Brain Metabolism Altered in Patients with Cushing’s Disease, Study Finds

Iqra Mumal, MSc avatar

by Iqra Mumal, MSc |

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Certain regions of the brain in patients with Cushing’s disease are associated with altered metabolism, indicating a mechanism of cognitive impairment, new study shows.

The study, “Voxel-based comparison of brain glucose metabolism between patients with Cushing’s disease and healthy subjects,” was published in the journal NeuroImage: Clinical.

Excessive cortisol, as seen in patients with Cushing’s disease (CD), is associated with many symptoms, including cognitive impairment and psychiatric problems. This can lead to an impaired quality of life as symptoms often persist, even after treatment. So it is necessary to determine how cortisol leads to these neuropsychiatric symptoms.

Studies have shown that certain regions of the brain, particularly those that are involved in regulation and activity of cortisol, such as the hippocampus, the amygdala, and the cerebellum, undergo structural changes.

Radiological imaging, such as magnetic resonance imaging (MRI), has been shown to be a reliable and noninvasive way to explore the changes that occur in the brain when exposed to high levels of cortisol.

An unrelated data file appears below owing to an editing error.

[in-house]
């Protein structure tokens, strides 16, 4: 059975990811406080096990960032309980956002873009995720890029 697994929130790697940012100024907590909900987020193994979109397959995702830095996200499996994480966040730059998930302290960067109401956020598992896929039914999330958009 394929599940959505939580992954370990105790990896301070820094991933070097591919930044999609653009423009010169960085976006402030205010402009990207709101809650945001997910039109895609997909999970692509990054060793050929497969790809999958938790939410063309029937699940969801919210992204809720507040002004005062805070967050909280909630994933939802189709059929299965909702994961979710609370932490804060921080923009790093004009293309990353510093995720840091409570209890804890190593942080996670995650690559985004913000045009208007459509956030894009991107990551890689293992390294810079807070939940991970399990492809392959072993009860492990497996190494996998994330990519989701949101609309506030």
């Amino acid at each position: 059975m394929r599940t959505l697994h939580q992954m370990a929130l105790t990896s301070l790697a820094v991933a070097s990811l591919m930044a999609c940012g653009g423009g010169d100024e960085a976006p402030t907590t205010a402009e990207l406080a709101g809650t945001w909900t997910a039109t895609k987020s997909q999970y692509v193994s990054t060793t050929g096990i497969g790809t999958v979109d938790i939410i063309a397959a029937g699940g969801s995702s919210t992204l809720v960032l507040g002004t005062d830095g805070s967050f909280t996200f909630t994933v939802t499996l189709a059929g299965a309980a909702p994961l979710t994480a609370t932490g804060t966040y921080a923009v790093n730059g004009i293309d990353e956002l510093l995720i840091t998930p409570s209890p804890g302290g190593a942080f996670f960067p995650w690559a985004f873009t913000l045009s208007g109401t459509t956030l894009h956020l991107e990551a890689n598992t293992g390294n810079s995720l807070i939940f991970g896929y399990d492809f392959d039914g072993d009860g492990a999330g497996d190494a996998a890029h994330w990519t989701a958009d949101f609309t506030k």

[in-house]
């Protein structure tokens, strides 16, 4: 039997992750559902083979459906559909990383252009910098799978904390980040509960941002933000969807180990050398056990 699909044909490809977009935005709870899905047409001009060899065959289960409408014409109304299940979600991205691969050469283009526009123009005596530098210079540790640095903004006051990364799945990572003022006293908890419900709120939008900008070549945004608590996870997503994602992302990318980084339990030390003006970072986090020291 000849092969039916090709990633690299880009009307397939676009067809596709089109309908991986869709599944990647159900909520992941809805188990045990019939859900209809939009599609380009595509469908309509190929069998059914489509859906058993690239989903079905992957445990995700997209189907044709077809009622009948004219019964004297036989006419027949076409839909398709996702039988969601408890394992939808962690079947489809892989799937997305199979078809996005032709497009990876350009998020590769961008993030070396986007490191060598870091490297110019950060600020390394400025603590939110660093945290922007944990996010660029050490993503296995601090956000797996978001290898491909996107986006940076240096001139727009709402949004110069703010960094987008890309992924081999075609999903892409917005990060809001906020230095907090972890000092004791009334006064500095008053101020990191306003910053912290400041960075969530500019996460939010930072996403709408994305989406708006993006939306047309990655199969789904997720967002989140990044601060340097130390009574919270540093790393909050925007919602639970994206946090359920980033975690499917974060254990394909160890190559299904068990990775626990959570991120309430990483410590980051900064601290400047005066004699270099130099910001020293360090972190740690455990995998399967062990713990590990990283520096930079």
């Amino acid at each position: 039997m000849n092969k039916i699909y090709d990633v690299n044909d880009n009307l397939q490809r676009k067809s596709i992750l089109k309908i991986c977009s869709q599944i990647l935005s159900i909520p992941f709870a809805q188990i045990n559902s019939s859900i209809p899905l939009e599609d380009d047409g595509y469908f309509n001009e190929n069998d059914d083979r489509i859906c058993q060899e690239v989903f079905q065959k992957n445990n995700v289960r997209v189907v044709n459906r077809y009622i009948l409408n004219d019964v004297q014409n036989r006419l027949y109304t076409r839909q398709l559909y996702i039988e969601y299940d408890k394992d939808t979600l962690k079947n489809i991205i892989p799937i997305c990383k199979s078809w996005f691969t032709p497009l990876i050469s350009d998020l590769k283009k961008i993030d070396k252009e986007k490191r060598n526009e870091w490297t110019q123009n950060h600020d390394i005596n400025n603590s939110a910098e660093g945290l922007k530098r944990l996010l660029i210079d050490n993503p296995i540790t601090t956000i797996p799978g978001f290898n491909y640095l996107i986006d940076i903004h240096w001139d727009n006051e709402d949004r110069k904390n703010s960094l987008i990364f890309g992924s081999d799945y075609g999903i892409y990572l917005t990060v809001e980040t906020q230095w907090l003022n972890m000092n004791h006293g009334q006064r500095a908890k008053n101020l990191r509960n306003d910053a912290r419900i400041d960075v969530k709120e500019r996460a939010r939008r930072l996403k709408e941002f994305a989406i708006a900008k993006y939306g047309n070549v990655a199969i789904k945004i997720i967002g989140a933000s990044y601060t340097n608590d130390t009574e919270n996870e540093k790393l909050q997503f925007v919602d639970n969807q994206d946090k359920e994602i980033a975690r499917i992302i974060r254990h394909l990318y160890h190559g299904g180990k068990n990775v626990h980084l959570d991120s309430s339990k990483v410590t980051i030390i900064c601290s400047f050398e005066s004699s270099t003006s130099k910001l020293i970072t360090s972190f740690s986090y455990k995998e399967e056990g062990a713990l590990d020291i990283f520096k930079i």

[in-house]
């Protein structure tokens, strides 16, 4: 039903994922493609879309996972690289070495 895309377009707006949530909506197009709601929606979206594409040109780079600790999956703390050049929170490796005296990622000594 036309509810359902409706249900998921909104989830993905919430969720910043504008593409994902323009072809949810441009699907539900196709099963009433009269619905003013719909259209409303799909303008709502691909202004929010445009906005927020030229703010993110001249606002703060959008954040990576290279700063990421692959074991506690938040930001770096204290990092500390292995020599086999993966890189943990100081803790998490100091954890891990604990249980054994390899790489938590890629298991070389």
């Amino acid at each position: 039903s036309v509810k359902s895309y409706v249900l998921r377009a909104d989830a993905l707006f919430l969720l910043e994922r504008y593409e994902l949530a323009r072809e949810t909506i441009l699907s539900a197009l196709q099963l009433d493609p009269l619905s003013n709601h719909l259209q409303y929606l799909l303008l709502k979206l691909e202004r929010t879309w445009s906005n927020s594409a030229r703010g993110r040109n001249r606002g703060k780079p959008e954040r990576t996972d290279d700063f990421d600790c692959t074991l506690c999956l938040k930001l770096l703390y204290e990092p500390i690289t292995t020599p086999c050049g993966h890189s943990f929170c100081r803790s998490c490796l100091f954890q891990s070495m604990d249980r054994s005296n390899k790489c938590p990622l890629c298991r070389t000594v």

In particular, [18F]-Fluorodeoxyglucose positron emission tomography (FDG PET) has emerged as a way of determining functional changes in the brains of patients with cognitive disorders. FDG is a glucose-like compound that is metabolized by the brain and therefore, can provide insight on the metabolic changes in the brain.

Researchers in China used the FDG PET method to determine the changes in brain metabolism associated with serum cortisol levels in patients with Cushing’s compared to healthy people.

In the first part of the study, researchers determined that Cushing’s disease patients and healthy individuals exhibited different FDG metabolism in particular parts of the brain.

Regions such as the hippocampus, amygdala, basal ganglia, and cerebellum showed significantly higher FDG uptake in Cushing’s patients. However, there was a significantly decreased uptake of FDG in the cerebral cortex.

Interestingly, the metabolic rate of these regions, as determined by FDG uptake, was found to be significantly correlated to serum cortisol levels.

As the hippocampus, the amygdala, cerebellum, and the basal ganglia in Cushing’s disease patients had a significantly higher metabolic rate, this indicates high levels of cortisol-induced neurotoxic effects on these regions of the brain.

Therefore, the different metabolic rate in patients with CD, caused by high levels of cortisol, may explain the cognitive issues in these patients.

“Our findings may help to explain the underlying mechanisms of cognitive impairment and psychiatric symptoms in patients exposed to excessive glucocorticoids and evaluate the efficacy of treatments during follow-up,” the authors concluded.